Similarly, anyone who accuses a Supreme Court nominee such as Brett Kavanaugh of misconduct has a potential financial motive to do so, given the potential book and movie deals that await such an accuser.

There is also a potential political motive: The Supreme Court is now evenly split on many issues, with four consistently liberal justices out of eight. Until a conservative or moderate judge is confirmed to fill the vacancy on the Supreme Court, those four liberal justices can vote to block a stay of any liberal lower court decision, giving them veto power over efforts to rein in activist judges. Blocking Kavanaugh’s confirmation can thus affect the balance of the court and keep the court’s more conservative justices from voting to stay any liberal lower court decisions. There is thus a powerful political incentive to make such allegations, if the accuser is of the opposing political party from Kavanaugh (as is Kavanaugh’s accuser, who is a resident of a progressive enclave where her charges have made her a “heroine” in the eyes of a local publication). If Kavanaugh’s nomination is defeated, there will not be enough time to confirm a replacement before the election.

To conceal Anita Hill’s possible political motives for accusing Clarence Thomas, journalists falsely claimed she was a conservative, when in fact she had a liberal outlook. She had pressed for a campus speech code at the University of Oklahoma, a sign of left-wing leanings. Hill has a pronounced double standard in favor of her fellow liberals. She defended Democratic President Bill Clinton, who was accused of sexually harassing Paula Jones and raping Juanita Broaddrick, advocating that Clinton be given the benefit of the doubt. By contrast, she said that Kavanaugh “has the burden” of proving himself innocent.

To promote the charges against Judge Kavanaugh, the media have practiced “gutter journalism.” That includes relying on a baseless rumor created by a Facebook post that was taken down by its author even before NBC published a story peddling the rumor, omitting the fact that the Facebook post had already been taken down, and its content partly recanted by its author.

ABC News’s chief political analyst declared both Thomas and Kavanaugh guilty, not based on any corroborating evidence, but based on a presumption that accusations are true. He justified treating them as guilty, as a way of atoning for America’s “250 years” of institutional sexism. Other journalists agreed with him, effectively endorsing a presumption of guilt.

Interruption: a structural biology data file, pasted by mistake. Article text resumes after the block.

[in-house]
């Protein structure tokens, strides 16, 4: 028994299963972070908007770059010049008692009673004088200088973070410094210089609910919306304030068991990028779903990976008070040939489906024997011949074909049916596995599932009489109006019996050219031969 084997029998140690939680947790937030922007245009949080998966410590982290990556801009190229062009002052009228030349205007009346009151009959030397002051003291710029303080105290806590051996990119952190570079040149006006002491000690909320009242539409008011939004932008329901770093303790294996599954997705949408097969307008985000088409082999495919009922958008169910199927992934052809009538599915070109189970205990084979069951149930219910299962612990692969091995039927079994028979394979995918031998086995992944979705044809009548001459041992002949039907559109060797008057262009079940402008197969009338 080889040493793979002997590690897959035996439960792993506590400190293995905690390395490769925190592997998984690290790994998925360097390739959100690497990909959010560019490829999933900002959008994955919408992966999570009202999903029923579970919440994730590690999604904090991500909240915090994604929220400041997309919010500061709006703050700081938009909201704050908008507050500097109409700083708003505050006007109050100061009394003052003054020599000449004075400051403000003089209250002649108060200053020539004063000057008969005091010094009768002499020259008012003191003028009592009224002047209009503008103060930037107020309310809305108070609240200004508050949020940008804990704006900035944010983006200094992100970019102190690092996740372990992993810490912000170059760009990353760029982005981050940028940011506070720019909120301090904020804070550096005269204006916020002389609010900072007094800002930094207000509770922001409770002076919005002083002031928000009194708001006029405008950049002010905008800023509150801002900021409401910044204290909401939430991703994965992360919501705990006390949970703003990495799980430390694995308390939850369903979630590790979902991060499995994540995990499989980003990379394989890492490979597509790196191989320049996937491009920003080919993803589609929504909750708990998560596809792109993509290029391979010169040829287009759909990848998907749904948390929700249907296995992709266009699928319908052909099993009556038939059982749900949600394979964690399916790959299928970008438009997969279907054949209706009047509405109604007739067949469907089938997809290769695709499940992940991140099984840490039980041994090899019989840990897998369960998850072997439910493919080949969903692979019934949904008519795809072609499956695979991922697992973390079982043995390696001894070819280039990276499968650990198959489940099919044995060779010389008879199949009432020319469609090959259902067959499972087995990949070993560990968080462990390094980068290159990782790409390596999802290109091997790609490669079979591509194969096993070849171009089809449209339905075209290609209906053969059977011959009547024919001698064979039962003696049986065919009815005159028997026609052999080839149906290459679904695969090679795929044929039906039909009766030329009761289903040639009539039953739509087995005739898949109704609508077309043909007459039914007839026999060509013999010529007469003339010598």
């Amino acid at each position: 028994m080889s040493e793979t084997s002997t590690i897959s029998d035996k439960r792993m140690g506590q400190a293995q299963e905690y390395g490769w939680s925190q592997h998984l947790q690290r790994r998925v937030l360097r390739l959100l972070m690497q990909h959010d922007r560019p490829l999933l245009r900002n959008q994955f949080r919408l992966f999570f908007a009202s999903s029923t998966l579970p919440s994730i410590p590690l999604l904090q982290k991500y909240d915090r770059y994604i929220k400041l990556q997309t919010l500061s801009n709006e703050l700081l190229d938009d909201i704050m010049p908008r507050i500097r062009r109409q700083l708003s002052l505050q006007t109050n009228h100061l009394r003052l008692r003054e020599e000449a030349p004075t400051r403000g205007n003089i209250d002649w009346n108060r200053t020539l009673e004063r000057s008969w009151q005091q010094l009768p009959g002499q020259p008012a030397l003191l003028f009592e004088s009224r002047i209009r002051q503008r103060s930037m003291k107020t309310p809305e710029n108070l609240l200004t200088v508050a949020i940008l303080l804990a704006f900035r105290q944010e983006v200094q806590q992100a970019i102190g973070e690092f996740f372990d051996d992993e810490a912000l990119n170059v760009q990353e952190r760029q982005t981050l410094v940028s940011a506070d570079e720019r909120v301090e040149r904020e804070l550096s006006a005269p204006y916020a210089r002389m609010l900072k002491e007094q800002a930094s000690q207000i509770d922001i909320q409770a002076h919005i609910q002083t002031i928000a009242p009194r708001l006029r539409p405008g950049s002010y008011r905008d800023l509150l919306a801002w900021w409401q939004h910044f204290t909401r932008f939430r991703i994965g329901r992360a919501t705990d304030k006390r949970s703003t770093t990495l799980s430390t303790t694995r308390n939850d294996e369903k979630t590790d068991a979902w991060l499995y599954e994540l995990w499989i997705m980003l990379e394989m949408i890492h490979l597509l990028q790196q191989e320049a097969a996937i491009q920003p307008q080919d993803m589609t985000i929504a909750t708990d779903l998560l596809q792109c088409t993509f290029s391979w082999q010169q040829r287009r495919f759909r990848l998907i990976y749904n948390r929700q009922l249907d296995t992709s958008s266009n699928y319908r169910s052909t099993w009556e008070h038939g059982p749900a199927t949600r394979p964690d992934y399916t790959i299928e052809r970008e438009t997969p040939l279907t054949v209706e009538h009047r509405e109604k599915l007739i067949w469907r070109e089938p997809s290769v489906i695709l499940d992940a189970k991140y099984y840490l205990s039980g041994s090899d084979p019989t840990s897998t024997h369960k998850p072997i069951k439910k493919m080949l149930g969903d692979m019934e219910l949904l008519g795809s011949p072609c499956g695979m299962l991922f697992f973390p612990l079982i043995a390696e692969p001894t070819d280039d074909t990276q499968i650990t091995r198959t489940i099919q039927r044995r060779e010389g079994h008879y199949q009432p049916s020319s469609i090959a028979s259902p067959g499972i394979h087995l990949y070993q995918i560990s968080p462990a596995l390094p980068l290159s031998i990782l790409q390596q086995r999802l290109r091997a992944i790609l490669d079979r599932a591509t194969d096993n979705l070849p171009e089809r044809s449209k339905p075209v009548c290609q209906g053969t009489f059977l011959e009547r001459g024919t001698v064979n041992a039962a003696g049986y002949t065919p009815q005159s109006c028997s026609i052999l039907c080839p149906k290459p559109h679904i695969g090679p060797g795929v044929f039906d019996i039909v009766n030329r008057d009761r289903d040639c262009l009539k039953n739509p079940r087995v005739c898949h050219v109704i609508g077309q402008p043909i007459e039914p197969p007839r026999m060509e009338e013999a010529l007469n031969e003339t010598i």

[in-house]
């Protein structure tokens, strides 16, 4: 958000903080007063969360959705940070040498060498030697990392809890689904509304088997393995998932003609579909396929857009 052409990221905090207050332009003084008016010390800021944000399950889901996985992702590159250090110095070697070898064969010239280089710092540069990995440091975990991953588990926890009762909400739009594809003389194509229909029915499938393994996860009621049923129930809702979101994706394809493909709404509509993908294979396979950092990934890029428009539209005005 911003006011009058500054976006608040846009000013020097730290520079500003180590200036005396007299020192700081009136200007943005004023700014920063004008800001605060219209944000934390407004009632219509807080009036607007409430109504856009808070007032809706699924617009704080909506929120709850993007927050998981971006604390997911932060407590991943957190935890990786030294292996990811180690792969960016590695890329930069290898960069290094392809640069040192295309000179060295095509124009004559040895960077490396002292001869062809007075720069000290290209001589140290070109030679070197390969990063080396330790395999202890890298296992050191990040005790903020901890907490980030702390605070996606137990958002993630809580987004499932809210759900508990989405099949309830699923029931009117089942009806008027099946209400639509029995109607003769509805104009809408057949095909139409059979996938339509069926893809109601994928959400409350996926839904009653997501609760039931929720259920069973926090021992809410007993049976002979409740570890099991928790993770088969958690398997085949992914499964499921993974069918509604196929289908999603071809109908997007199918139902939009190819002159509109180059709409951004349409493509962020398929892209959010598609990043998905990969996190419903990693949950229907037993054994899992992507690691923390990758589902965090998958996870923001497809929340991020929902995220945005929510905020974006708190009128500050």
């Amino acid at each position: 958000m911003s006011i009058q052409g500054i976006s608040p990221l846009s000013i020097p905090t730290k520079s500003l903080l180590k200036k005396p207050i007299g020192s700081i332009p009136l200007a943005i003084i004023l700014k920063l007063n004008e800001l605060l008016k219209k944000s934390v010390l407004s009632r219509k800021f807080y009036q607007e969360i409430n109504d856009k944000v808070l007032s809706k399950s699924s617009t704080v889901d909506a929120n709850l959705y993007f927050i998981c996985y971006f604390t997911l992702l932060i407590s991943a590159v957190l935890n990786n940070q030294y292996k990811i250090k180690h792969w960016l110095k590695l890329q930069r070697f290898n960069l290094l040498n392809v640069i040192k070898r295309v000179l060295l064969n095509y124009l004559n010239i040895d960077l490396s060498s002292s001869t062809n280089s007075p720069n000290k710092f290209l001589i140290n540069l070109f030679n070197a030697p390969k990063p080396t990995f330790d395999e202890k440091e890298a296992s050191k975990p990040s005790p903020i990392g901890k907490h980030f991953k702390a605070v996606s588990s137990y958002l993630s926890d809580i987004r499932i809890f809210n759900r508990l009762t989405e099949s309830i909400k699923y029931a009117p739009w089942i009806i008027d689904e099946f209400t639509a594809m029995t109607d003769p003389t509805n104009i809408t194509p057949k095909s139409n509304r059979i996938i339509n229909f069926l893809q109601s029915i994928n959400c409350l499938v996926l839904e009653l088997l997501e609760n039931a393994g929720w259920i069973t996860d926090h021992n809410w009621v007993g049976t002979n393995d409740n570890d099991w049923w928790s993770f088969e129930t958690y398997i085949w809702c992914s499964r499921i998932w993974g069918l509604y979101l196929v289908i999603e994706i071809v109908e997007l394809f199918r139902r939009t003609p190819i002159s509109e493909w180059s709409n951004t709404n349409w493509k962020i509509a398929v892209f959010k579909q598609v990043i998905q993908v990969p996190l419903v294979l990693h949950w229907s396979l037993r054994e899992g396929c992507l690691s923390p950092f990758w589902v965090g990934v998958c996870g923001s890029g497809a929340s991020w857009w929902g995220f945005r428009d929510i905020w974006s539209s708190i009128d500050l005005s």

But this is an ideological double standard, because journalists don’t apply this presumption of guilt to their fellow liberals. Journalists were dismissive of sexual harassment and rape claims against former President Bill Clinton, a Democrat, even though Clinton was forced to settle a sexual harassment lawsuit against him for $850,000. They gave their fellow liberal the benefit of the doubt. They only began to take Juanita Broaddrick’s rape allegation against Clinton seriously long after Clinton left office and defending him was no longer politically necessary for liberal journalists.

When progressive politicians are accused of sexually harassing subordinates, the media take it as a sign of innocence the fact that the complainant and the accused had seemingly friendly interactions after the alleged sexual harassment. Never mind that being friendly towards a creepy boss may be a necessity to keep your job, even if he actually did harass you. The media make a big deal out of these friendly interactions between the harassing liberal politician and his victims after the harassment.

But the media ignore friendly interactions between the accused and the accuser when they are in fact relevant, if the interaction is not with a liberal politician. For example, when a college student allegedly raped his classmate, but they got together and were friendly thereafter on many occasions, this is powerful evidence of innocence, because rape victims don’t like being around their assailant, and can avoid spending time with a sexually predatory peer in the future.

Yet, liberal media organs such as NPR and Pro Publica treat such evidence as being irrelevant, in order to falsely claim that a rape was committed and that the college was covering it up by not expelling the accused. Even though such friendly interactions between peers are in fact relevant, under the rulings of every appellate court ever to consider the issue. Of course, the liberal media sings a different tune, when it is a liberal politician sexually harassing his subordinates. Then, they unfairly highlight everything his victims said after the harassment that looks or sounds friendly, even if the victims were just trying to keep their jobs.

The allegations against Kavanaugh are unfair because they lack basic details, such as the date when and place where the assault allegedly occurred. An innocent person cannot provide an alibi defense without knowing the date and location in which he is accused of committing wrongdoing.

It is deeply suspicious that Senate Democrats suddenly suddenly seized on these allegations against Kavanaugh at the last minute. This was an accusation they privately thought so little of that they had sat on it for months, without disclosing its existence to Kavanaugh so he could rebut it. The Democratic senator who originally received the allegation never confronted Kavanaugh about it, or even disclosed its existence, when she met with him. Clearly, she harbored her own doubts about it. Indeed, her  staff had “once conveyed to other Democratic members’ offices that the incident was too distant in the past to merit public discussion.” But when it looked like nothing else would stop Kavanaugh from being confirmed, Senate Democrats, in a last-ditch tactic, seized on this allegation to try to torpedo his nomination.

Jerome Woehrle

Jerome Woehrle

Jerome Woehrle is a retired attorney and author, who writes about politics.